Tackling Space Junk: Why We Need a ‘Highway Code’


As governments around the world look to tackle the ever-increasing amount of space debris orbiting Earth, an international coalition of satellite operators and industry representatives have come together to create a “highway code” to be adopted worldwide. The Space Safety Coalition (SSC) is calling for a new set of guidelines to protect existing satellites from space debris, and signatories have committed to adhering to these best practices.

Rajeev Suri, Chief Executive of British satellite telecommunications company Inmarsat, is one of the 27 signatories of the SSC. He said:
“Initiatives like the Space Safety Coalition are an important step towards establishing international best practices and guidelines to protect the space environment, but it is not enough. The clock is ticking, and real action is needed. National regulators everywhere should now use their powers of granting market access to require that satellite operators adhere to best practices like those outlined by the Space Safety Coalition and beyond.”

The number of satellites in low-Earth orbit is expected to rise from about 9,000 today to nearly 60,000 by 2030, making guidelines and regulations even more essential to keep existing satellites safe. To this end, the SSC has established best practices which will aid in avoiding future collisions. These include the international sharing of information between spacecraft owners and operators, avoiding intentional fragmentations or collisions that place other nations’ satellites or crew in danger, and prioritizing sustainable practices during launches, including the use of re-usable launch vehicles and alternative fuels. Similarly, European Space Agency (ESA) estimates that there are over 130 million pieces of space debris ranging between 1mm and 10cm, making maneuvering a necessary precaution to avoid collisions.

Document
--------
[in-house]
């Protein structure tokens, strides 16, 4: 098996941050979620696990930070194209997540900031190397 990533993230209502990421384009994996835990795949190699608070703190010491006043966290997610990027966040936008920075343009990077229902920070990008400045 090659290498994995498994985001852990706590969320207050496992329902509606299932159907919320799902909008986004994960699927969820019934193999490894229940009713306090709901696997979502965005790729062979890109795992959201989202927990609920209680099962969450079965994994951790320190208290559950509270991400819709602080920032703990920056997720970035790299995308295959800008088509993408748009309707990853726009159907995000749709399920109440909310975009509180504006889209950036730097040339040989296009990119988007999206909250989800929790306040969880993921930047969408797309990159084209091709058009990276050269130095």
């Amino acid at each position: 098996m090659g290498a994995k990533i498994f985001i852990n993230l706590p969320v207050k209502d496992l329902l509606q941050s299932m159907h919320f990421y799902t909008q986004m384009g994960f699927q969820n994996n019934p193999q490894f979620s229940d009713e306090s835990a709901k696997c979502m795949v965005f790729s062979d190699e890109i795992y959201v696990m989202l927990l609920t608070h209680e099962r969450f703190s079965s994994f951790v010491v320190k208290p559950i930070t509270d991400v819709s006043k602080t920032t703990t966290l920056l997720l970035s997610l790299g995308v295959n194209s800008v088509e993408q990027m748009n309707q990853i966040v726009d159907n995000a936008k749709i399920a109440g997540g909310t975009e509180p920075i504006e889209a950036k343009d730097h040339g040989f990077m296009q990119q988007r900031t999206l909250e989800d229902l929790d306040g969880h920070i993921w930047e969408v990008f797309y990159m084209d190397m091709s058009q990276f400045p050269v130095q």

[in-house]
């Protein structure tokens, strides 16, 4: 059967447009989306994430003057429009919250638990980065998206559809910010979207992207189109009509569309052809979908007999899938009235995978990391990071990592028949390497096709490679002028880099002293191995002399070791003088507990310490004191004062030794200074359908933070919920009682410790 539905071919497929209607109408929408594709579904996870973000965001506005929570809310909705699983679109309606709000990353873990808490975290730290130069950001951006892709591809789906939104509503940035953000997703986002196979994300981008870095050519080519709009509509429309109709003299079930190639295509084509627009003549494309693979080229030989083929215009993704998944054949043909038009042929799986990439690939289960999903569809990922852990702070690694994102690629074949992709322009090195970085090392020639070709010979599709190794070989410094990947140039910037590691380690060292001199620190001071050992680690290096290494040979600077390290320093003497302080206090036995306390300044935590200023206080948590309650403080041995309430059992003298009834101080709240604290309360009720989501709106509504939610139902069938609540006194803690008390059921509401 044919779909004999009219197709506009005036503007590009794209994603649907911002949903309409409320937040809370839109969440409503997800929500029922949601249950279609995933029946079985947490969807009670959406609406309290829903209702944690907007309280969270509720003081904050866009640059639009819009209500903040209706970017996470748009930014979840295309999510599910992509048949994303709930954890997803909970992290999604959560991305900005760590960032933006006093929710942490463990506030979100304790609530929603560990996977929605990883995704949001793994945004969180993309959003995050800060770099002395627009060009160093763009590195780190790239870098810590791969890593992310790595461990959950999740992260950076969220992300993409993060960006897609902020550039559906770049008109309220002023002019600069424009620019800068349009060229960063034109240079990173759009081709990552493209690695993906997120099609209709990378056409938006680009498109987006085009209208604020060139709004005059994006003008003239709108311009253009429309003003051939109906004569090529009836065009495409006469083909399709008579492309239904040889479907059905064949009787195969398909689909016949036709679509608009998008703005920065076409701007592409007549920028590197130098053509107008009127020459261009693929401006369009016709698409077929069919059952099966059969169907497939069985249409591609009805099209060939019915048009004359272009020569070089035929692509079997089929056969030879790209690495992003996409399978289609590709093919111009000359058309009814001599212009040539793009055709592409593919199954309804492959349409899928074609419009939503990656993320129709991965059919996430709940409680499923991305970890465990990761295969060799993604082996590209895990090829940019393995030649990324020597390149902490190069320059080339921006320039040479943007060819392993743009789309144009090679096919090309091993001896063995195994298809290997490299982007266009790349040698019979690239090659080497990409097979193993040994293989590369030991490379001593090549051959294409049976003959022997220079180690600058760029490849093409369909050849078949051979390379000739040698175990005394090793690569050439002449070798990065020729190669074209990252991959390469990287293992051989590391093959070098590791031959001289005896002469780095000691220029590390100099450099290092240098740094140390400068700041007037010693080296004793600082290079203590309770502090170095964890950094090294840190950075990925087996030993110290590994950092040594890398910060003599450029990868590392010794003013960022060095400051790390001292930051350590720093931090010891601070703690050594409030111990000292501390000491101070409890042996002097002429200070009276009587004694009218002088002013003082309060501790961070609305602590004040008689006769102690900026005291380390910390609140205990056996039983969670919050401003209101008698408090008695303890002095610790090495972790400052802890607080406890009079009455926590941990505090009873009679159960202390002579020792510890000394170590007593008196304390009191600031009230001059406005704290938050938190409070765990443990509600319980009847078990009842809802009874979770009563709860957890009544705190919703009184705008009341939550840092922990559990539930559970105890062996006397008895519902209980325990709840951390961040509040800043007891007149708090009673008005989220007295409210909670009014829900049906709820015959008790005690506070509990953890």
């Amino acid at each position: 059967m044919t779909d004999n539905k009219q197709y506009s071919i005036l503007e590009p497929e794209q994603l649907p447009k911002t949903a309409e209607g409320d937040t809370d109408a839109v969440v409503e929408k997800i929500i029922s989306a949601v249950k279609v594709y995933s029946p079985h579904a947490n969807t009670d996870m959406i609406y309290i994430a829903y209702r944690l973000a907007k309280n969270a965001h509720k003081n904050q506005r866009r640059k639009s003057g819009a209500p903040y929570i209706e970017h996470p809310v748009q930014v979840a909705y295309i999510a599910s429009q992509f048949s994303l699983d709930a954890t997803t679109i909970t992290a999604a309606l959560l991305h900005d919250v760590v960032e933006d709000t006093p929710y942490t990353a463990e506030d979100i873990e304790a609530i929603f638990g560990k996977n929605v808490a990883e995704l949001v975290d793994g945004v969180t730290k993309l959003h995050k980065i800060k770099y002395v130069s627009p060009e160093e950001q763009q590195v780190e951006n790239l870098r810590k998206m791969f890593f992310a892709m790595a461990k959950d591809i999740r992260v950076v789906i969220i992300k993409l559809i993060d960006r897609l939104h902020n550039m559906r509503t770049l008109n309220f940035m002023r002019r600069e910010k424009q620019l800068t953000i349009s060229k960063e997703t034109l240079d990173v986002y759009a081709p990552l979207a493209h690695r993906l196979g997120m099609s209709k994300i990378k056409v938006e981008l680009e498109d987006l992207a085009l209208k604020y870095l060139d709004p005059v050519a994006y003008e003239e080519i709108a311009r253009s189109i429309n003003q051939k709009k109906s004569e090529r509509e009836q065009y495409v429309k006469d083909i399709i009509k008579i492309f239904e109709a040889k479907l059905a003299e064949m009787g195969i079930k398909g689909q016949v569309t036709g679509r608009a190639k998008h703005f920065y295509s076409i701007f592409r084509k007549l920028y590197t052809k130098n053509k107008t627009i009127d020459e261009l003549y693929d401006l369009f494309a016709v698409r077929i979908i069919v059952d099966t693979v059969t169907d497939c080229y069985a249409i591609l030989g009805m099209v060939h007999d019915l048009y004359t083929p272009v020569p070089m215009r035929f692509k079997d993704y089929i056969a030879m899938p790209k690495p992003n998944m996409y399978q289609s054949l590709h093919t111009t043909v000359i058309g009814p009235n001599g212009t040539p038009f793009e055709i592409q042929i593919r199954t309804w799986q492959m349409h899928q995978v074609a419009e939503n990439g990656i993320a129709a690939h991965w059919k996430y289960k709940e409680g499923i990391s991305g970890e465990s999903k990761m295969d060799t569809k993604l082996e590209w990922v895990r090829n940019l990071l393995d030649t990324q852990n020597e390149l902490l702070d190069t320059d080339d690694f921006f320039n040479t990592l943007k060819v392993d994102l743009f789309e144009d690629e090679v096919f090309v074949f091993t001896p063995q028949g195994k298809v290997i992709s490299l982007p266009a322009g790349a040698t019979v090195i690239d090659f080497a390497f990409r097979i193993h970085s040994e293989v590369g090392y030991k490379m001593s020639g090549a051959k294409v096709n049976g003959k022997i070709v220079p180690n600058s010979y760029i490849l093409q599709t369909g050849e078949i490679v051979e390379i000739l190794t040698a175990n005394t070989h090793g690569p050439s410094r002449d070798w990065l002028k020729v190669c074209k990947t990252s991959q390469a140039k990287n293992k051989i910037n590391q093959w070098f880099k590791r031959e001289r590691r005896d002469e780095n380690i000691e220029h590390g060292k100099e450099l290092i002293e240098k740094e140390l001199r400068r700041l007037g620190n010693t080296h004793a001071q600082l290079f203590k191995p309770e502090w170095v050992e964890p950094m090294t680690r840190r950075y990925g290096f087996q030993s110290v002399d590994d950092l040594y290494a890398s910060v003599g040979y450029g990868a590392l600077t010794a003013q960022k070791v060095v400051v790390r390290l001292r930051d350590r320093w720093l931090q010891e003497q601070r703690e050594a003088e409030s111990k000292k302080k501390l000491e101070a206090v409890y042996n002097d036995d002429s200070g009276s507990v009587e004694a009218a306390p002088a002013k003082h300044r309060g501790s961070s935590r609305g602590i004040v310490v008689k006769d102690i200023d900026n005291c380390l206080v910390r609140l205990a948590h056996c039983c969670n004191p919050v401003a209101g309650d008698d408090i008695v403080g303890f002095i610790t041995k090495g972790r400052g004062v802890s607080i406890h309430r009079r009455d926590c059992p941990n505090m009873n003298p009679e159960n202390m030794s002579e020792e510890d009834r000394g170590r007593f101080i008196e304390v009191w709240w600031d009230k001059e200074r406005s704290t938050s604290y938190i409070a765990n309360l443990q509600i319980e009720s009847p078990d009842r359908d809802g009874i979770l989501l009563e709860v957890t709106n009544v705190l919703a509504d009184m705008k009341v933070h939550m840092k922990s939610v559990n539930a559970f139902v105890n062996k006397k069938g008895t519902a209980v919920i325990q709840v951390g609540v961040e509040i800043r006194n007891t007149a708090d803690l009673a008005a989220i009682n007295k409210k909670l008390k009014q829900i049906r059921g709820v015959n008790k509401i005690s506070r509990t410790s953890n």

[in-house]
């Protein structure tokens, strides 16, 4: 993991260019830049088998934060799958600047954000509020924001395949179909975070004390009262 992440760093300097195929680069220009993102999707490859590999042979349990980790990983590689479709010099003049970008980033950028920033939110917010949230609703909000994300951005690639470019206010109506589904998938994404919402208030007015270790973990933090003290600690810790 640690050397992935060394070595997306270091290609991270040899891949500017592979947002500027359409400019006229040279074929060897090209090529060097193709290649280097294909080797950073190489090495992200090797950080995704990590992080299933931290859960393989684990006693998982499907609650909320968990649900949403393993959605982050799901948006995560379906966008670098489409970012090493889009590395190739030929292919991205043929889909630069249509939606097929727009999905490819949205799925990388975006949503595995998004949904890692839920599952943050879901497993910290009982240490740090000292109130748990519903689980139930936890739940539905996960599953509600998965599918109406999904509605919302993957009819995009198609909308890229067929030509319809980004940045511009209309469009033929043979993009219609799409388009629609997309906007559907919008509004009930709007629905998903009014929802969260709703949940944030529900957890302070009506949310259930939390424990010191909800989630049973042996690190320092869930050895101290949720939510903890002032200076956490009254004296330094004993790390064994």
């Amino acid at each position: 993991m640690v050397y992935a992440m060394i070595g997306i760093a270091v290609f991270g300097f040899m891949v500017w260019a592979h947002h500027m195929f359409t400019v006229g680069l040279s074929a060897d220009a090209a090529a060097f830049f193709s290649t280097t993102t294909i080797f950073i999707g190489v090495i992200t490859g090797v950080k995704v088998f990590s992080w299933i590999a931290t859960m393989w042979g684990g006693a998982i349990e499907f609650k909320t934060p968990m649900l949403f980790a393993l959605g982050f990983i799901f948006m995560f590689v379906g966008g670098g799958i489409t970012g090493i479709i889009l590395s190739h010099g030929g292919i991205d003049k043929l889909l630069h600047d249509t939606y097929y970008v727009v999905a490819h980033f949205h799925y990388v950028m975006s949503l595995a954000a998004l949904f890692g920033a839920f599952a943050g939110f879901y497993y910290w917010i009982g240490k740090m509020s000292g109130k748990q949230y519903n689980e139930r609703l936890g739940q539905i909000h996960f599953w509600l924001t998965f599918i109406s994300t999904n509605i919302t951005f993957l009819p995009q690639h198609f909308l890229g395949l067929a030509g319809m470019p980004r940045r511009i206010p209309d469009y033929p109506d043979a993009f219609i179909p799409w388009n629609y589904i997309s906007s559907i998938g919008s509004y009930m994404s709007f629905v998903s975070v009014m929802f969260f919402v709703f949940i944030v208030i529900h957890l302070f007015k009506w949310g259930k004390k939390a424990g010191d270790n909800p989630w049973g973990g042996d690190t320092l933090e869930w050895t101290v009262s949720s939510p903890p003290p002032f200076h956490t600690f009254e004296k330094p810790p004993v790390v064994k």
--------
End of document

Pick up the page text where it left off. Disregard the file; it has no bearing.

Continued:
In order to demonstrate the importance of this, the UK-based Astroscale, one of the signatories of the SSC, is currently planning the Britain’s first national mission to actively remove space debris. As well as this, back in 2018, the SSC, through Surrey Satellite Technologies’ RemoveDEBRIS mission, tested a giant net to grab a satellite, and the very next year, ESA performed its first satellite manoeuvre to avoid a collision from a mega constellation.

Inmarsat is a global British telecommunications company that offers a range of secure and reliable mobile telecommunications services for customers across a wide range of locations and sectors. Working in more than 100 countries, and with considerable experience in providing secure and reliable mobile satellite communications services, Inmarsat is well placed to assist in the implementation of the SSC guidelines and the development of a new “highway code” to protect satellites from suffering needless damage.

Rajeev Suri is an experienced and successful technology executive with a deep knowledge of the telecommunications industry, including satellite and wireless products, services and networks. In 2016 he joined Inmarsat as Chief Executive and since then he has worked to turn Inmarsat into an innovative provider of global mobile connectivity. His involvement in the SSC and advocating for the adoption of the “highway code” is testament to his dedication to the safety and sustainability of the space environment.